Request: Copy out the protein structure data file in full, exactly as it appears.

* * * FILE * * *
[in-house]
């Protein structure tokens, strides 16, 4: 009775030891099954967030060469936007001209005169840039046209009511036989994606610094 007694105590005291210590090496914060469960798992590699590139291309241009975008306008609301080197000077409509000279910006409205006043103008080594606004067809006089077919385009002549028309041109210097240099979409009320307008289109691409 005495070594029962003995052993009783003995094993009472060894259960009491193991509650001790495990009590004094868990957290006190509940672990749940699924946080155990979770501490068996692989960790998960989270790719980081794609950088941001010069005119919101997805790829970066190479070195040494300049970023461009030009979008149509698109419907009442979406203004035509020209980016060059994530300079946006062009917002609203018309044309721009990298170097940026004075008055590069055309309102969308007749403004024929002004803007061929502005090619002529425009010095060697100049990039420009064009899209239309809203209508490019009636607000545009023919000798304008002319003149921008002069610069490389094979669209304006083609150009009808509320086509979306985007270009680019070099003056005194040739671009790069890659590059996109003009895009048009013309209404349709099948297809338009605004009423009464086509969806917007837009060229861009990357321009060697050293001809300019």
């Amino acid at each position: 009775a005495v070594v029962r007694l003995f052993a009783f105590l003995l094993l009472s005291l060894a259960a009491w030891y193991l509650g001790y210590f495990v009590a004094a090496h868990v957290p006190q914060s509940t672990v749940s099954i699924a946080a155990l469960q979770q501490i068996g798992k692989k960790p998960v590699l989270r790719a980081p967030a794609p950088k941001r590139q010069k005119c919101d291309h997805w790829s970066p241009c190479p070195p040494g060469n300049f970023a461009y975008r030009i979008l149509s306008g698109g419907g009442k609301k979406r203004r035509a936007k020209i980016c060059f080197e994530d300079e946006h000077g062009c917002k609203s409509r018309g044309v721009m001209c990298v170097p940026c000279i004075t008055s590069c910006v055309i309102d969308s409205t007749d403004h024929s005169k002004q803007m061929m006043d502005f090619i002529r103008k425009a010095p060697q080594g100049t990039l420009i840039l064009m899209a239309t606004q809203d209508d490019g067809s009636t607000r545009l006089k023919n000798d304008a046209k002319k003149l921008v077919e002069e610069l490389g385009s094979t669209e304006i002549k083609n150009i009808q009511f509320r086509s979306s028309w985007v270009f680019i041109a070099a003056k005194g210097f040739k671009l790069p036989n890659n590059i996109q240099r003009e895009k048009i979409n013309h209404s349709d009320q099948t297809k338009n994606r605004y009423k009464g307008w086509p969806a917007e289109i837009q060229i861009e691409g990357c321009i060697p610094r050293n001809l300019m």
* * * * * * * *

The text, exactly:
[in-house]
């Protein structure tokens, strides 16, 4: 009775030891099954967030060469936007001209005169840039046209009511036989994606610094 007694105590005291210590090496914060469960798992590699590139291309241009975008306008609301080197000077409509000279910006409205006043103008080594606004067809006089077919385009002549028309041109210097240099979409009320307008289109691409 005495070594029962003995052993009783003995094993009472060894259960009491193991509650001790495990009590004094868990957290006190509940672990749940699924946080155990979770501490068996692989960790998960989270790719980081794609950088941001010069005119919101997805790829970066190479070195040494300049970023461009030009979008149509698109419907009442979406203004035509020209980016060059994530300079946006062009917002609203018309044309721009990298170097940026004075008055590069055309309102969308007749403004024929002004803007061929502005090619002529425009010095060697100049990039420009064009899209239309809203209508490019009636607000545009023919000798304008002319003149921008002069610069490389094979669209304006083609150009009808509320086509979306985007270009680019070099003056005194040739671009790069890659590059996109003009895009048009013309209404349709099948297809338009605004009423009464086509969806917007837009060229861009990357321009060697050293001809300019």
């Amino acid at each position: 009775a005495v070594v029962r007694l003995f052993a009783f105590l003995l094993l009472s005291l060894a259960a009491w030891y193991l509650g001790y210590f495990v009590a004094a090496h868990v957290p006190q914060s509940t672990v749940s099954i699924a946080a155990l469960q979770q501490i068996g798992k692989k960790p998960v590699l989270r790719a980081p967030a794609p950088k941001r590139q010069k005119c919101d291309h997805w790829s970066p241009c190479p070195p040494g060469n300049f970023a461009y975008r030009i979008l149509s306008g698109g419907g009442k609301k979406r203004r035509a936007k020209i980016c060059f080197e994530d300079e946006h000077g062009c917002k609203s409509r018309g044309v721009m001209c990298v170097p940026c000279i004075t008055s590069c910006v055309i309102d969308s409205t007749d403004h024929s005169k002004q803007m061929m006043d502005f090619i002529r103008k425009a010095p060697q080594g100049t990039l420009i840039l064009m899209a239309t606004q809203d209508d490019g067809s009636t607000r545009l006089k023919n000798d304008a046209k002319k003149l921008v077919e002069e610069l490389g385009s094979t669209e304006i002549k083609n150009i009808q009511f509320r086509s979306s028309w985007v270009f680019i041109a070099a003056k005194g210097f040739k671009l790069p036989n890659n590059i996109q240099r003009e895009k048009i979409n013309h209404s349709d009320q099948t297809k338009n994606r605004y009423k009464g307008w086509p969806a917007e289109i837009q060229i861009e691409g990357c321009i060697p610094r050293n001809l300019m």